When we launched our collaborative book of hopeful ideas for Regional Democracy from West Yorkshire, we wanted to promote debate. If you haven't yet downloaded your free PDF, you can do so here.
Thank you to John Sour for providing the thoughtful response below. What do you think? Do you agree with John?
“What Kind of Region Do We Want To Live In?” certainly gives me a better idea of where We Share The Same Skies” is coming from and broadly speaking we share the same aim of achieving regional democracy. Clearly you are coming at the issue from a particular stance, some of which I share and some of which I have some doubts about.
It is a little bit difficult to know where to begin from feeling amused that you use Paulo Freire whose books “Cultural Action for Freedom” and “Pedagogy of the Oppressed” have been on my shelves for 40 years (approx.) to wanting to argue with some of your contributors that either the issues they raise are per se nothing to do with regionalism or that within existing powers something might already be done about them.
So, let’s look at differences – basically, as you will be aware, inequalities in the UK extend beyond regions so e.g. the outcomes of racial inequality spread across the UK as a whole. Arguing that these can be tackled best through regional democracy or what specific role could be played by a regional government is debateable. Either way and this is absent throughout your text is any discussion of the relationship between central government and regional government.
In the same vein, your view of power following upwards rubs against the grain of most regional government systems I know anything about, where important powers are always reserved for the centre. Here is something I would disagree with you about since I believe that while regional democracy is good in itself, I am aware within the broader scale of things it can be either “progressive” in reducing inequality or “reactionary” in increasing it. So, for this reason I am both a centralist and a regionalist - it is about checks and balances.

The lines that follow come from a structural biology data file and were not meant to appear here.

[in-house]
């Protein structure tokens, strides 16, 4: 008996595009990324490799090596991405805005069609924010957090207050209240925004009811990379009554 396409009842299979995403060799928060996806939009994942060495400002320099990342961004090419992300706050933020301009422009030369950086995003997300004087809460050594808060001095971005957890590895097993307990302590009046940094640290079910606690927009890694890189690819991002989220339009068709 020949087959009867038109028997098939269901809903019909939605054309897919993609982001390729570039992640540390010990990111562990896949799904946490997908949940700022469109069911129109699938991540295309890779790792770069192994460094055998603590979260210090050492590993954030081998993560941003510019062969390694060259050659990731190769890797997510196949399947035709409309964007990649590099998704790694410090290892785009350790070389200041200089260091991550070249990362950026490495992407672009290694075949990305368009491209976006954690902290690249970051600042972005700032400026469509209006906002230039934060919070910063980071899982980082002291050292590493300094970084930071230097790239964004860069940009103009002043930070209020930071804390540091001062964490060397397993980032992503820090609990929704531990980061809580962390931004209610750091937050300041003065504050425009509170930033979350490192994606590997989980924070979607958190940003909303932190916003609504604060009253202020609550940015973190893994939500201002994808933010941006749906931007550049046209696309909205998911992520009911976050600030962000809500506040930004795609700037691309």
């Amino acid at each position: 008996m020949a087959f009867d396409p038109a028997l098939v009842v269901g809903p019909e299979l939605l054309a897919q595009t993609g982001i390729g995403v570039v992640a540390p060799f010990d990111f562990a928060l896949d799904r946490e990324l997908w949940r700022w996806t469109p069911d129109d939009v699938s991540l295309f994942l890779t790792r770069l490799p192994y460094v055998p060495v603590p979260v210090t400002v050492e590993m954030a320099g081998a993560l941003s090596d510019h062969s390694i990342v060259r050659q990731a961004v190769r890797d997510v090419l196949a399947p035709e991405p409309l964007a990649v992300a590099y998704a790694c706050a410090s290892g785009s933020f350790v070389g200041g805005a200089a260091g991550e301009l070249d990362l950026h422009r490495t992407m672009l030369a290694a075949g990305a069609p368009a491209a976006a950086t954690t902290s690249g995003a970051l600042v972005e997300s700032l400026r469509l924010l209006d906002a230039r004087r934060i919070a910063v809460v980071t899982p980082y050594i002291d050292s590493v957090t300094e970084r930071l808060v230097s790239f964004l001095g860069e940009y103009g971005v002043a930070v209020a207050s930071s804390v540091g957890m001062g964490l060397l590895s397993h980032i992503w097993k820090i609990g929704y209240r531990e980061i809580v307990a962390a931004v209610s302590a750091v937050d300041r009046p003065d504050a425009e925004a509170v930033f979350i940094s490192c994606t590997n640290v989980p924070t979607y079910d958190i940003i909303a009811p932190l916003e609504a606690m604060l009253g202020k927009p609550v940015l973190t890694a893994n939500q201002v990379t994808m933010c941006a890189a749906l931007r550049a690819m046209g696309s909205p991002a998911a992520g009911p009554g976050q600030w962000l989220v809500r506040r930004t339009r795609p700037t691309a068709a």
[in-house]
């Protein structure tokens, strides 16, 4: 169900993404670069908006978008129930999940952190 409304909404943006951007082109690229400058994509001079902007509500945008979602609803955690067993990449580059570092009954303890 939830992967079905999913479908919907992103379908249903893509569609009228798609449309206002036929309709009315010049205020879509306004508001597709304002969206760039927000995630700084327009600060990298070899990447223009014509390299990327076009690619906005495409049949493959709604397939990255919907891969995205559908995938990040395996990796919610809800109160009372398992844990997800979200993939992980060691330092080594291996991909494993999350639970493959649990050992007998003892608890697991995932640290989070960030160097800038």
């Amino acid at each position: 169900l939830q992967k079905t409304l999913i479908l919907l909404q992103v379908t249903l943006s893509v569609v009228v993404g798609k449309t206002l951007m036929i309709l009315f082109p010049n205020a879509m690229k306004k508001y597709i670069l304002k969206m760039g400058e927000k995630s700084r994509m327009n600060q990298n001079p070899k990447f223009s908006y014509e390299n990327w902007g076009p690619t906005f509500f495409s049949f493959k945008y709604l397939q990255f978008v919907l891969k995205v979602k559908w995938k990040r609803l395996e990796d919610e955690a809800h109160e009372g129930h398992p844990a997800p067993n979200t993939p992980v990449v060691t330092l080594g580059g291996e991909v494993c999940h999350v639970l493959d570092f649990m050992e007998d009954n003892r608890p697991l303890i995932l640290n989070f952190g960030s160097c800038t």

Personally on the issue of London I think there is some tension between sentences one and two in para 4 on page 3 (yes I have read it in detail) – although you are right that what we are up against is a combination of history, power and geography, I think to avoid misinterpretation you should use “London”. I could imagine in different circumstances what is essentially a concentration of power in another context might be “Manchester” or “Birmingham”, unless you are following some kind of English origin myth relating to London and the Romans. You could also imagine taking the political centre away from the economic centre as some countries have done.
To take you on a different journey I would begin with constitutional reform which crosses over some of your arguments with mine – reading Vernon Bogdanor’s recent book “Beyond Brexit”, he argues that in many instances the lack of a written constitution lays the country open to a variety of challenges not least in the uneven devolution which has accrued to the nations of the UK leaving a system of governance which is wildly at odds with any other modern nation state. Obviously, you can easily add other elements to this mismatch, such as an unelected second chamber, PR and even the monarchy. He believes that as a country we have reached a crunch point, although whether anything will actually change is an open question.
I know a top down imposition of regional reform does not match your broader democratic agenda, over which again I have some sympathy for but also some reservations, however in terms of government reorganisations of the past I have to say this is how it has tended to have been done if we look back to New Labour’s failed efforts or the 1974 re-organisations. Sadly as I think I am quite a lot of years older than you I am looking for short terms only at present.
John Sour lives in Leeds.
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